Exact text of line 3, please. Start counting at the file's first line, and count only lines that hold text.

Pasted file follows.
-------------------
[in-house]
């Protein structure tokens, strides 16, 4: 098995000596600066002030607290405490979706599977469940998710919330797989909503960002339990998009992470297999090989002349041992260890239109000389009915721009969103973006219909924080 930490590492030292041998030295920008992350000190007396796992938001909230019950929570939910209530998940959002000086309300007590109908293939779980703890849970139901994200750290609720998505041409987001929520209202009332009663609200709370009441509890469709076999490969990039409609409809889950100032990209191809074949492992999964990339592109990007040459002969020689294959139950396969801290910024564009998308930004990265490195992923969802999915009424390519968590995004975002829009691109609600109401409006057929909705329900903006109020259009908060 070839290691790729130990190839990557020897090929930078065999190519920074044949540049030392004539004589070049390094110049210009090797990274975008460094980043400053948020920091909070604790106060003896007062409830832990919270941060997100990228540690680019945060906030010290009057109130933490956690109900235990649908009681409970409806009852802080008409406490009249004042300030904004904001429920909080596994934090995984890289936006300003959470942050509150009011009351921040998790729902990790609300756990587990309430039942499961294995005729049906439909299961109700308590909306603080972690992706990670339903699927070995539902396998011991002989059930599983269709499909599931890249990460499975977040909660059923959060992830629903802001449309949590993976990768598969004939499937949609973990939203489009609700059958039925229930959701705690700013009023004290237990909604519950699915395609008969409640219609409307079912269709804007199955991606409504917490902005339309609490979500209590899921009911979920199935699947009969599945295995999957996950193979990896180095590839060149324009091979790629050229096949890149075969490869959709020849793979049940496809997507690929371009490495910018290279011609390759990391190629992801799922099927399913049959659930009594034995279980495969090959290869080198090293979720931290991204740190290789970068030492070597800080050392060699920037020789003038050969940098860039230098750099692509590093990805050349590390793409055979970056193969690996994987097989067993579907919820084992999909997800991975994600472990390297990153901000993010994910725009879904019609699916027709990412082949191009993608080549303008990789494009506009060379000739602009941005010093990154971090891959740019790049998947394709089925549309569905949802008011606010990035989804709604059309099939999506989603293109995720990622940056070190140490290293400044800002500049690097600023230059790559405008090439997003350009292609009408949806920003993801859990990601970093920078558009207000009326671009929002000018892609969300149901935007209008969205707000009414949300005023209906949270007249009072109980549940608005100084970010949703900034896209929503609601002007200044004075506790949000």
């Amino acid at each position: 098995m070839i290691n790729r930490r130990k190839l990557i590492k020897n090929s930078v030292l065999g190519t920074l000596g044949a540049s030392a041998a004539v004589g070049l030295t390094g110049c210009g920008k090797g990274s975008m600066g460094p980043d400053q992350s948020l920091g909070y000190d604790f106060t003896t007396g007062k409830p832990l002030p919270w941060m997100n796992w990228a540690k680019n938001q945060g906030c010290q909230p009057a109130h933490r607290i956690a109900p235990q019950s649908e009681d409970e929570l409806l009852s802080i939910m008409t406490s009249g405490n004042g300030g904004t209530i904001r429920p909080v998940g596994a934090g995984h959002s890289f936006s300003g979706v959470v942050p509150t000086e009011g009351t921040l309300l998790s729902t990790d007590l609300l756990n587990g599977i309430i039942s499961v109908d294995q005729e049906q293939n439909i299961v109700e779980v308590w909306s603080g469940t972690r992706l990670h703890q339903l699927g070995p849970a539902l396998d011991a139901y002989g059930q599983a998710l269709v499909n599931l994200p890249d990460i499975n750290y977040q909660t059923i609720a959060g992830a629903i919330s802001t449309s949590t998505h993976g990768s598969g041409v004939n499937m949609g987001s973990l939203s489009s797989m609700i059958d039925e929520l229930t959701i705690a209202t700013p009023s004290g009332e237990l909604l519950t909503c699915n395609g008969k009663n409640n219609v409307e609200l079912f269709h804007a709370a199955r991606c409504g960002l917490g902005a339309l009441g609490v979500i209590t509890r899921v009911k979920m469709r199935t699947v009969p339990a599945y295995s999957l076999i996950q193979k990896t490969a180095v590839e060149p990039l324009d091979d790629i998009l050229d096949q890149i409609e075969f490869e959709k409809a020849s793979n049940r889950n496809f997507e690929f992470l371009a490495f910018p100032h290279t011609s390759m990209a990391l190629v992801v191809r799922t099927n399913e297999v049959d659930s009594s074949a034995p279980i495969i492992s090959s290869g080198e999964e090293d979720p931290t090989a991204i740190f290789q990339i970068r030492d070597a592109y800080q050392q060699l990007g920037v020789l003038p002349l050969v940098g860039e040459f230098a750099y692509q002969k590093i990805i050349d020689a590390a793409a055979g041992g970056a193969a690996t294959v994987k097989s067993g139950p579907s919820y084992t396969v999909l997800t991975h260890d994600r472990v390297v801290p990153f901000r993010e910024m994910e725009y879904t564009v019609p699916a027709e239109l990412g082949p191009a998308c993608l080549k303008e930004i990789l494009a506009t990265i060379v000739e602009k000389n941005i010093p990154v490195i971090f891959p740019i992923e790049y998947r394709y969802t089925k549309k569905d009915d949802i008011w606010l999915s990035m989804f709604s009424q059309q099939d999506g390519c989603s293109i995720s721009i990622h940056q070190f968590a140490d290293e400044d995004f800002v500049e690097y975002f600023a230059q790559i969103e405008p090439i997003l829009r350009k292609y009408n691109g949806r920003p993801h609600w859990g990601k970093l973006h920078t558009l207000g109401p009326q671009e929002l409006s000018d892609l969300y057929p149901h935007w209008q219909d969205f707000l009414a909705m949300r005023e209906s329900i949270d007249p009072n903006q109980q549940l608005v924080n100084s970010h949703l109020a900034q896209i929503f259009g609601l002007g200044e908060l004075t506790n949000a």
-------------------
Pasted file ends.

């Amino acid at each position: 098995m070839i290691n790729r930490r130990k190839l990557i590492k020897n090929s930078v030292l065999g190519t920074l000596g044949a540049s030392a041998a004539v004589g070049l030295t390094g110049c210009g920008k090797g990274s975008m600066g460094p980043d400053q992350s948020l920091g909070y000190d604790f106060t003896t007396g007062k409830p832990l002030p919270w941060m997100n796992w990228a540690k680019n938001q945060g906030c010290q909230p009057a109130h933490r607290i956690a109900p235990q019950s649908e009681d409970e929570l409806l009852s802080i939910m008409t406490s009249g405490n004042g300030g904004t209530i904001r429920p909080v998940g596994a934090g995984h959002s890289f936006s300003g979706v959470v942050p509150t000086e009011g009351t921040l309300l998790s729902t990790d007590l609300l756990n587990g599977i309430i039942s499961v109908d294995q005729e049906q293939n439909i299961v109700e779980v308590w909306s603080g469940t972690r992706l990670h703890q339903l699927g070995p849970a539902l396998d011991a139901y002989g059930q599983a998710l269709v499909n599931l994200p890249d990460i499975n750290y977040q909660t059923i609720a959060g992830a629903i919330s802001t449309s949590t998505h993976g990768s598969g041409v004939n499937m949609g987001s973990l939203s489009s797989m609700i059958d039925e929520l229930t959701i705690a209202t700013p009023s004290g009332e237990l909604l519950t909503c699915n395609g008969k009663n409640n219609v409307e609200l079912f269709h804007a709370a199955r991606c409504g960002l917490g902005a339309l009441g609490v979500i209590t509890r899921v009911k979920m469709r199935t699947v009969p339990a599945y295995s999957l076999i996950q193979k990896t490969a180095v590839e060149p990039l324009d091979d790629i998009l050229d096949q890149i409609e075969f490869e959709k409809a020849s793979n049940r889950n496809f997507e690929f992470l371009a490495f910018p100032h290279t011609s390759m990209a990391l190629v992801v191809r799922t099927n399913e297999v049959d659930s009594s074949a034995p279980i495969i492992s090959s290869g080198e999964e090293d979720p931290t090989a991204i740190f290789q990339i970068r030492d070597a592109y800080q050392q060699l990007g920037v020789l003038p002349l050969v940098g860039e040459f230098a750099y692509q002969k590093i990805i050349d020689a590390a793409a055979g041992g970056a193969a690996t294959v994987k097989s067993g139950p579907s919820y084992t396969v999909l997800t991975h260890d994600r472990v390297v801290p990153f901000r993010e910024m994910e725009y879904t564009v019609p699916a027709e239109l990412g082949p191009a998308c993608l080549k303008e930004i990789l494009a506009t990265i060379v000739e602009k000389n941005i010093p990154v490195i971090f891959p740019i992923e790049y998947r394709y969802t089925k549309k569905d009915d949802i008011w606010l999915s990035m989804f709604s009424q059309q099939d999506g390519c989603s293109i995720s721009i990622h940056q070190f968590a140490d290293e400044d995004f800002v500049e690097y975002f600023a230059q790559i969103e405008p090439i997003l829009r350009k292609y009408n691109g949806r920003p993801h609600w859990g990601k970093l973006h920078t558009l207000g109401p009326q671009e929002l409006s000018d892609l969300y057929p149901h935007w209008q219909d969205f707000l009414a909705m949300r005023e209906s329900i949270d007249p009072n903006q109980q549940l608005v924080n100084s970010h949703l109020a900034q896209i929503f259009g609601l002007g200044e908060l004075t506790n949000a």